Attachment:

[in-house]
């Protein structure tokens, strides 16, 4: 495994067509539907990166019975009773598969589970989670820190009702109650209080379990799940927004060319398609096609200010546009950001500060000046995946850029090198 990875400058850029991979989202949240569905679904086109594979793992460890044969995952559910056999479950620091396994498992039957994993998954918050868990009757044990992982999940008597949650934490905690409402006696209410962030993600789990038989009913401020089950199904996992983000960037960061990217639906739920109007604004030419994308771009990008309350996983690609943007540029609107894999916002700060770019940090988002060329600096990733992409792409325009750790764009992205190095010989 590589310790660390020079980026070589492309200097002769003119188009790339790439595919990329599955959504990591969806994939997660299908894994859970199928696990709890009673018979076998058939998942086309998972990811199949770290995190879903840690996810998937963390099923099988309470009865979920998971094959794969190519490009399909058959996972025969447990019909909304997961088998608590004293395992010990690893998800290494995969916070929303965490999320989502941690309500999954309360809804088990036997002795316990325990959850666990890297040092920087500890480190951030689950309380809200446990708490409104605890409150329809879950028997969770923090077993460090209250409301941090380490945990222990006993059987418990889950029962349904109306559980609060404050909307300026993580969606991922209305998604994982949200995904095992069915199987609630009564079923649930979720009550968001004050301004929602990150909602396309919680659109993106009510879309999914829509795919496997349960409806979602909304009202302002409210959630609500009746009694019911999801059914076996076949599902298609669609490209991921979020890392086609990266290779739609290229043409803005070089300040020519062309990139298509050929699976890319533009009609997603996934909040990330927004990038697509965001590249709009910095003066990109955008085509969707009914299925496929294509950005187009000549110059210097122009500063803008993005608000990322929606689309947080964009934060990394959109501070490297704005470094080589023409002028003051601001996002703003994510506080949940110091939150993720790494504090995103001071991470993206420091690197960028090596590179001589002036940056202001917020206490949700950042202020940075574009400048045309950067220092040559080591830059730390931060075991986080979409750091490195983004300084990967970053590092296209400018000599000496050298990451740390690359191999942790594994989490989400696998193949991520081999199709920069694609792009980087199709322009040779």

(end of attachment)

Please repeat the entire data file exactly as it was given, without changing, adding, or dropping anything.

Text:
[in-house]
């Protein structure tokens, strides 16, 4: 495994067509539907990166019975009773598969589970989670820190009702109650209080379990799940927004060319398609096609200010546009950001500060000046995946850029090198 990875400058850029991979989202949240569905679904086109594979793992460890044969995952559910056999479950620091396994498992039957994993998954918050868990009757044990992982999940008597949650934490905690409402006696209410962030993600789990038989009913401020089950199904996992983000960037960061990217639906739920109007604004030419994308771009990008309350996983690609943007540029609107894999916002700060770019940090988002060329600096990733992409792409325009750790764009992205190095010989 590589310790660390020079980026070589492309200097002769003119188009790339790439595919990329599955959504990591969806994939997660299908894994859970199928696990709890009673018979076998058939998942086309998972990811199949770290995190879903840690996810998937963390099923099988309470009865979920998971094959794969190519490009399909058959996972025969447990019909909304997961088998608590004293395992010990690893998800290494995969916070929303965490999320989502941690309500999954309360809804088990036997002795316990325990959850666990890297040092920087500890480190951030689950309380809200446990708490409104605890409150329809879950028997969770923090077993460090209250409301941090380490945990222990006993059987418990889950029962349904109306559980609060404050909307300026993580969606991922209305998604994982949200995904095992069915199987609630009564079923649930979720009550968001004050301004929602990150909602396309919680659109993106009510879309999914829509795919496997349960409806979602909304009202302002409210959630609500009746009694019911999801059914076996076949599902298609669609490209991921979020890392086609990266290779739609290229043409803005070089300040020519062309990139298509050929699976890319533009009609997603996934909040990330927004990038697509965001590249709009910095003066990109955008085509969707009914299925496929294509950005187009000549110059210097122009500063803008993005608000990322929606689309947080964009934060990394959109501070490297704005470094080589023409002028003051601001996002703003994510506080949940110091939150993720790494504090995103001071991470993206420091690197960028090596590179001589002036940056202001917020206490949700950042202020940075574009400048045309950067220092040559080591830059730390931060075991986080979409750091490195983004300084990967970053590092296209400018000599000496050298990451740390690359191999942790594994989490989400696998193949991520081999199709920069694609792009980087199709322009040779």